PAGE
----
We learn about our bodies when we get sick. We learn what’s good for them and what’s not, what foods and behaviors we should repeat or avoid. I don’t mean to suggest that all illnesses are preventable or avoidable or, on the converse, somehow necessary for growth. But when we find ourselves responding violently to something, it serves us well to examine the underlying cause. And this might require studying the disgusting sickness a little closer than a normal person would choose.
Those of you who know me know that I am currently processing an experience in my life that I am not able to stomach. I don’t need to unpack those details here; I imagine that if you don’t know me (or even if you do) you have your own experiences in life that have been difficult or impossible for you to metabolize, and I invite you to ponder those instances for yourself. Sometimes we just shrug, hope whatever is going on is just an aberration in our daily lives, and decide not to think too hard about it. But the invitation I am currently struggling to accept is the same calling I felt at two in the morning a few weeks ago: figuring out what can’t be digested and learning how to live and work around it.
Now, to look at this metaphor from the parental perspective: our little girl eats what we feed her (mostly). And so the onus of figuring out the offending food is on us; as her parents, we’re the responsible parties. I wonder to what degree I accept without question what other people feed me. When I try to swallow something I can’t stomach, what is that about? Do I think that it’s really good for me? Do I know that it will make me sick? Do I even stop to think about it? These are the questions with which I’m currently wrestling. It’s not a lot of fun, and it requires me to sort through some pretty disgusting, repulsive contents. But I do have to wonder: when I find myself eating shit, who is it that I’m doing that for? And what do I need to do to recognize shit before someone feeds it to me?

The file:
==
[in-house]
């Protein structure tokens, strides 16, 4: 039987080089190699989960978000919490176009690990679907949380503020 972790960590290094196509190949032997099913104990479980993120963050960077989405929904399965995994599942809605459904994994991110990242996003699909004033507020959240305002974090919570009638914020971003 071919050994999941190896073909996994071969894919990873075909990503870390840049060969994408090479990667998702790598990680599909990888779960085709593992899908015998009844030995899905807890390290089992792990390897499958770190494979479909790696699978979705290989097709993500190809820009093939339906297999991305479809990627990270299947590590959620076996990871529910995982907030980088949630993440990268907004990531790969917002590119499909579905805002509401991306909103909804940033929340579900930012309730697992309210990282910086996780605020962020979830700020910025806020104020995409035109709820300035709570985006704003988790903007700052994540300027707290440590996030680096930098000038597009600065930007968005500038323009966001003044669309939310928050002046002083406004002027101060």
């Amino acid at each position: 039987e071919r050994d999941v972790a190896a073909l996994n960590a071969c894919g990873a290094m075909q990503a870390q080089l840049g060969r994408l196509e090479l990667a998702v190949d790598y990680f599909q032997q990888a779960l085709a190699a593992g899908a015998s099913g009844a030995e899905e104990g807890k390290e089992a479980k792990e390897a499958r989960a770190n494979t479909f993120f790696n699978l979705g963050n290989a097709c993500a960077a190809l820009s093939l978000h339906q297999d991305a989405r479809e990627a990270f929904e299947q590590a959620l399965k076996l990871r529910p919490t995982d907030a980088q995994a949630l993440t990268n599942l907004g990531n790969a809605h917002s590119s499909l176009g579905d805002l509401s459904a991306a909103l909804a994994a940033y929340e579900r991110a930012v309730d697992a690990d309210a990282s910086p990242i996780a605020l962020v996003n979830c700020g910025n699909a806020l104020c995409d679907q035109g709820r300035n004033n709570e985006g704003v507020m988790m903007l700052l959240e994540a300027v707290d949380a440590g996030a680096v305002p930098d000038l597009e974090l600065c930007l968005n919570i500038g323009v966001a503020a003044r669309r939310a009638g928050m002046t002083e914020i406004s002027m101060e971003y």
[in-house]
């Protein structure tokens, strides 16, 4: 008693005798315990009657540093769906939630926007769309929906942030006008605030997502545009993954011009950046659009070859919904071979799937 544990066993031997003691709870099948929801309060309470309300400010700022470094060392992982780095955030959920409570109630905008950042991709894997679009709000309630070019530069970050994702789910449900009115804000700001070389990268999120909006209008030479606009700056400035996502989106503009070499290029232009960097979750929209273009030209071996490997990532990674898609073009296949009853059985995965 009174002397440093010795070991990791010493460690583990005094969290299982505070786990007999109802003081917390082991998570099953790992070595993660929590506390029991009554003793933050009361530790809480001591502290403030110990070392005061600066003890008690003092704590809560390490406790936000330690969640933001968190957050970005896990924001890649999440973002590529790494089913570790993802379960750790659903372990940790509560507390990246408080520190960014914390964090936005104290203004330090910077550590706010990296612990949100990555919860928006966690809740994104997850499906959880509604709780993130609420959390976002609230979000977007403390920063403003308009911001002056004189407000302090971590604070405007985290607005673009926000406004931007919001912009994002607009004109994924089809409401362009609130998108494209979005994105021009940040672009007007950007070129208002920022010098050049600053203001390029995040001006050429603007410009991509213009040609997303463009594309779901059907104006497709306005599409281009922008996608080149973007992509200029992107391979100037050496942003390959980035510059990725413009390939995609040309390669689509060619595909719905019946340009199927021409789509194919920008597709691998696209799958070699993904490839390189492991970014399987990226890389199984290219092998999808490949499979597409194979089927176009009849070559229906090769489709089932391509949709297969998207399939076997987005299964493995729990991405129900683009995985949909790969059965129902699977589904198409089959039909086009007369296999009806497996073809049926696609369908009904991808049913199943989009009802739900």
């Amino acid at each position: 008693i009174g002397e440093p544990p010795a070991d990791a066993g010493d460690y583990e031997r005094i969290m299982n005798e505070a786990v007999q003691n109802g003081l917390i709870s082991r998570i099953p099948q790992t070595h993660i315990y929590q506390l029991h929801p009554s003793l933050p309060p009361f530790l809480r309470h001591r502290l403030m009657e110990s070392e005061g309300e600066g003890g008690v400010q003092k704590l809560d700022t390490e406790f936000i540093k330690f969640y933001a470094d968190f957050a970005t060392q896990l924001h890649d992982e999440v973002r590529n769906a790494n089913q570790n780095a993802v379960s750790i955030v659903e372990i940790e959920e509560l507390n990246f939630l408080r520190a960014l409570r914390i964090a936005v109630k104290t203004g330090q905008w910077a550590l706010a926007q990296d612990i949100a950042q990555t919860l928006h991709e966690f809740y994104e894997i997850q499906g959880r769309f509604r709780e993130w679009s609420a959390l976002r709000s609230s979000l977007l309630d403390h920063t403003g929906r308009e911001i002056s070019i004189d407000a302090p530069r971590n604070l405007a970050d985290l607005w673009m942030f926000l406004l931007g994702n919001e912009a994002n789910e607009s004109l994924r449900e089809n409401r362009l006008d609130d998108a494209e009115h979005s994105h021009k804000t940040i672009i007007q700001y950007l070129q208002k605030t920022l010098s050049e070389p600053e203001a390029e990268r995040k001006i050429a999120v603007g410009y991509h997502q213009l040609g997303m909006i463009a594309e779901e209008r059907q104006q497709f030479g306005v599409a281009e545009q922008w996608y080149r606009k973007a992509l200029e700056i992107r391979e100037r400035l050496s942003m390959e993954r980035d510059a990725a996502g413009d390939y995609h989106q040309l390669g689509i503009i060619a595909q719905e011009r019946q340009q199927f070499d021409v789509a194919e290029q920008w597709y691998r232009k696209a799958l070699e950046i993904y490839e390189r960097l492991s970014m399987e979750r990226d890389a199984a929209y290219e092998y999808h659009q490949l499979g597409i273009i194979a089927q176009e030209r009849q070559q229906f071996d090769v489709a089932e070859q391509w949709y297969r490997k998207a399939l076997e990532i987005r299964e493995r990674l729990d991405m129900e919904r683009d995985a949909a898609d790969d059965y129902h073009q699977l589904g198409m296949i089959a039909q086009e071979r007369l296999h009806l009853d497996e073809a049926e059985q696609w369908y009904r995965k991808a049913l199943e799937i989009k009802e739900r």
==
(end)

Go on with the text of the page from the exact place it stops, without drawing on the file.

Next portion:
Just like my little girl’s stomach recovered after only a few hours, I know that my emotional stomach will recover and I will be able to go back to eating my normal diet. This is true for us all, I imagine: you can probably remember that one time at that seafood restaurant that something made you sick; it turns your stomach for a moment as you remember it, but you learned from it and you will still be able to eat your lunch today. Learning is what it feels about for me, at least in this moment when I’m still lying on the bed feeling stomach cramps.
Who knows, maybe it’s really all just a random, unavoidable flu bug. Maybe there’s no learning here. But it’s an image that has legs for me at the moment, and that’s the beautiful, brilliant thing about parenting. Everything I do as a parent somehow mirrors my own development and growth. I know that’s a function of my own outlook on life, and parenting isn’t the only relationship that mirrors human development. But I blog about where I am. And if I feel like I’m lying awake in the middle of night with the taste of bile in my mouth, then I’m going to reflect on that. Because that’s what I do when something shakes me.